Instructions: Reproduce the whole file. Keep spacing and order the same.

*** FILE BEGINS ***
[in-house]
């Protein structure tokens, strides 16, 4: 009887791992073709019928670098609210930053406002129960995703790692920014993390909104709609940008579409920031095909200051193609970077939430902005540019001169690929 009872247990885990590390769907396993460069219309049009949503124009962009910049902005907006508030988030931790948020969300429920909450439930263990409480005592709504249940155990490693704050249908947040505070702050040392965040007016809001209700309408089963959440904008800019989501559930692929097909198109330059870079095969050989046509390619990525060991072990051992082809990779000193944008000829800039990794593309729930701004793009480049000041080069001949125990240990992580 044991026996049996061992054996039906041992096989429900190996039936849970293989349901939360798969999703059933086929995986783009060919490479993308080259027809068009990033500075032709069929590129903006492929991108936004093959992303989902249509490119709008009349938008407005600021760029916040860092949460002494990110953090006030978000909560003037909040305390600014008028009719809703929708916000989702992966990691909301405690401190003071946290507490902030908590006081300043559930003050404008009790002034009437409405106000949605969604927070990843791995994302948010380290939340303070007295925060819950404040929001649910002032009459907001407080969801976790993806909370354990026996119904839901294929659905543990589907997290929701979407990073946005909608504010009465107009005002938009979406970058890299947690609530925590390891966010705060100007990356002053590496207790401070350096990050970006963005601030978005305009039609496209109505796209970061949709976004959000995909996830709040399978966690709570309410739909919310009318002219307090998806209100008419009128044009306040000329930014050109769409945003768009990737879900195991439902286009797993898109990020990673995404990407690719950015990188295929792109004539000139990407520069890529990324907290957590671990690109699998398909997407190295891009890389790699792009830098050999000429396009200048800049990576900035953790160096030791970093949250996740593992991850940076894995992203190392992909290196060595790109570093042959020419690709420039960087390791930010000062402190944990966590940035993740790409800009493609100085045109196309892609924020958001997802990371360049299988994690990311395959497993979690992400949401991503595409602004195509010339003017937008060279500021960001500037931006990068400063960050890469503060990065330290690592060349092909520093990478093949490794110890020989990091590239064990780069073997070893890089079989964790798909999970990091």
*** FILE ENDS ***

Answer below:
[in-house]
């Protein structure tokens, strides 16, 4: 009887791992073709019928670098609210930053406002129960995703790692920014993390909104709609940008579409920031095909200051193609970077939430902005540019001169690929 009872247990885990590390769907396993460069219309049009949503124009962009910049902005907006508030988030931790948020969300429920909450439930263990409480005592709504249940155990490693704050249908947040505070702050040392965040007016809001209700309408089963959440904008800019989501559930692929097909198109330059870079095969050989046509390619990525060991072990051992082809990779000193944008000829800039990794593309729930701004793009480049000041080069001949125990240990992580 044991026996049996061992054996039906041992096989429900190996039936849970293989349901939360798969999703059933086929995986783009060919490479993308080259027809068009990033500075032709069929590129903006492929991108936004093959992303989902249509490119709008009349938008407005600021760029916040860092949460002494990110953090006030978000909560003037909040305390600014008028009719809703929708916000989702992966990691909301405690401190003071946290507490902030908590006081300043559930003050404008009790002034009437409405106000949605969604927070990843791995994302948010380290939340303070007295925060819950404040929001649910002032009459907001407080969801976790993806909370354990026996119904839901294929659905543990589907997290929701979407990073946005909608504010009465107009005002938009979406970058890299947690609530925590390891966010705060100007990356002053590496207790401070350096990050970006963005601030978005305009039609496209109505796209970061949709976004959000995909996830709040399978966690709570309410739909919310009318002219307090998806209100008419009128044009306040000329930014050109769409945003768009990737879900195991439902286009797993898109990020990673995404990407690719950015990188295929792109004539000139990407520069890529990324907290957590671990690109699998398909997407190295891009890389790699792009830098050999000429396009200048800049990576900035953790160096030791970093949250996740593992991850940076894995992203190392992909290196060595790109570093042959020419690709420039960087390791930010000062402190944990966590940035993740790409800009493609100085045109196309892609924020958001997802990371360049299988994690990311395959497993979690992400949401991503595409602004195509010339003017937008060279500021960001500037931006990068400063960050890469503060990065330290690592060349092909520093990478093949490794110890020989990091590239064990780069073997070893890089079989964790798909999970990091």